Four years ago, a rockabilly legend from the ’50s passed away in Durham, North Carolina. Her name was Janis Martin, but you might know her better as “The Female Elvis”—a nickname she earned, with the approval of her RCA label mate Elvis Presley, for her onstage dance moves. Just months before she died, however, she recorded an album with the help of close friend and past collaborator Rosie Flores. Flores, after unsuccessfully shopping the record around to a handful of labels, is now trying to raise the $15,000 needed to mix and master the record using Kickstarter.
Although hardly a household name in this day and age, Martin was a teenage star half a century ago. Her first record, “Will You Willyum,” was released in 1956 when she was only fifteen years old. Not a bad first release either: it popped into the Billboard Top 10 and sold around 750,000 copies. That’s an impressive number for the ’50s, especially if you consider how much the rock ‘n’ roll scene was dominated by men. After the release of “Will You Willyum,” Martin was voted Billboard’s “Most Promising Female Vocalist” and toured with the likes of Johnny Cash and Hank Snow. Although her career was hindered by her gender and, eventually, a teenage pregnancy, she’s still considered the most important female artist in ’50s rock ‘n’ roll and rockabilly along with Wanda Jackson and Brenda Lee. Like Elvis, she wasn’t afraid to mold country music with the relatively new rhythm and blues.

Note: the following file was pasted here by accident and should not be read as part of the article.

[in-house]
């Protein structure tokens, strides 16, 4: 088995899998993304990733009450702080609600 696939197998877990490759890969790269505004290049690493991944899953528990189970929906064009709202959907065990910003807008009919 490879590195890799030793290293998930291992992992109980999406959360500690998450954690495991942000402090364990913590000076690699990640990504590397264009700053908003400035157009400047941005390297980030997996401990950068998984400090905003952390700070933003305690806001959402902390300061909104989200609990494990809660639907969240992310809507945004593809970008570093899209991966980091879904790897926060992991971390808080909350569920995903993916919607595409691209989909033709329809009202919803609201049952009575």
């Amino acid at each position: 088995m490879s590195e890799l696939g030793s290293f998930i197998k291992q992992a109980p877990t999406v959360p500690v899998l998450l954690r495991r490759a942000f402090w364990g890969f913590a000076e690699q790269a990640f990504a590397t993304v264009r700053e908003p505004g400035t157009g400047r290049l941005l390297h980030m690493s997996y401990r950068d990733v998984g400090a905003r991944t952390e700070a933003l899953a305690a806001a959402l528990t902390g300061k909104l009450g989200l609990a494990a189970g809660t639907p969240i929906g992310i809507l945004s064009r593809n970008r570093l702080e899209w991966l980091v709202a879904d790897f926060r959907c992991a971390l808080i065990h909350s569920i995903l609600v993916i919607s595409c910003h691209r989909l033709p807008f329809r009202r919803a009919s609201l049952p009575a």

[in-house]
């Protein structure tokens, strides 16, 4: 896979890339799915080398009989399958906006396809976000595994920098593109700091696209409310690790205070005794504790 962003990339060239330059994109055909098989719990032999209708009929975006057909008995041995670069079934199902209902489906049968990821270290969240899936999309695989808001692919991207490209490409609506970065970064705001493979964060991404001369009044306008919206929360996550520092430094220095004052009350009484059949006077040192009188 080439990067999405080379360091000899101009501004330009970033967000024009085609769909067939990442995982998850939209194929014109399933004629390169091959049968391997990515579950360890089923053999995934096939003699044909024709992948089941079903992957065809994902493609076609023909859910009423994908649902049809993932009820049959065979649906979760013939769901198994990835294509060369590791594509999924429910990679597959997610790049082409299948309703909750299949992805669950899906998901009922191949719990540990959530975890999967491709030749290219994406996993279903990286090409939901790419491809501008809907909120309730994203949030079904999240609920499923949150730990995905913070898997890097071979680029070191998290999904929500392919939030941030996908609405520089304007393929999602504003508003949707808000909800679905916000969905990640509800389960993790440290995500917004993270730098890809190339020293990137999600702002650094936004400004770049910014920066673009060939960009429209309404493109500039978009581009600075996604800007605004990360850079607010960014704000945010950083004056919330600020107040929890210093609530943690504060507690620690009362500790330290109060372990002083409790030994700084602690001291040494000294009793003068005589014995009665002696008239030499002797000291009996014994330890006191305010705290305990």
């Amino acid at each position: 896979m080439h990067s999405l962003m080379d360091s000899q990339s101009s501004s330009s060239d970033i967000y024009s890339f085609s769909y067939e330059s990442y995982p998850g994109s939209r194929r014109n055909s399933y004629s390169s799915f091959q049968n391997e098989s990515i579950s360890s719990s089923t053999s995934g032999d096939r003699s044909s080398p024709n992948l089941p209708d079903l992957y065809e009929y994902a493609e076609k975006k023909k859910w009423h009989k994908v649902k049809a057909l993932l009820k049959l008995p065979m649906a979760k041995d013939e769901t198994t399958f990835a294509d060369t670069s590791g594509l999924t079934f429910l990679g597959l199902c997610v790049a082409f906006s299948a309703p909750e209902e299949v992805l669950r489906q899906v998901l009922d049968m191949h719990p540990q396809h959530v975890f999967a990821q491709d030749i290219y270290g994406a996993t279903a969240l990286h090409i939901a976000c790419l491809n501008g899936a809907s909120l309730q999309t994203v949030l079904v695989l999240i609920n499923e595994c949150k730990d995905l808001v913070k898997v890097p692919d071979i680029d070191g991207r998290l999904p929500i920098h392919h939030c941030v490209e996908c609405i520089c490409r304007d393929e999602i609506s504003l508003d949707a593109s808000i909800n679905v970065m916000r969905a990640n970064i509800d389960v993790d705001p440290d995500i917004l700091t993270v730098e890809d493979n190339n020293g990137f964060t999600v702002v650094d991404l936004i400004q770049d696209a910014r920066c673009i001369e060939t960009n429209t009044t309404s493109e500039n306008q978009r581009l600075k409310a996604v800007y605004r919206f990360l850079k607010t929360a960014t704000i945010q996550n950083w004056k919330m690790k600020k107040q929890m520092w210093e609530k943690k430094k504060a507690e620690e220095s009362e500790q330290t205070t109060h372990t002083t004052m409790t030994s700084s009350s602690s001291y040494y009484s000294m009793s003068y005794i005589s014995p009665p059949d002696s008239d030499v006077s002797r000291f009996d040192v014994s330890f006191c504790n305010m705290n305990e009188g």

Janis Martin and Rosie Flores became close when Martin agreed to sing on Flores’ Rockabilly Filly album in 1995. While this was a dream come true for Flores, it was also big deal for Martin; it was her first return to the studio after a thirty year hiatus. In 2007, after some convincing, she agreed to record something new with Flores and a few other musicians. They selected ten new tracks to work with, and it was Martin’s dying wish to have the recordings released. We think it’s important to follow through with the project —for her sake as well as posterity’s. As Flores puts it, “Your pledge has the power to keep Janis Martin’s legacy alive. We hope that sooner than later, you and all of Janis Martin’s thousands of fans can finally own a copy of her very last studio sessions. My wish is to pay tribute to a real cool lady who never stopped rockin’ and rollin’ until the end.” If you agree with that sentiment, check out the Kickstarter page and make a donation.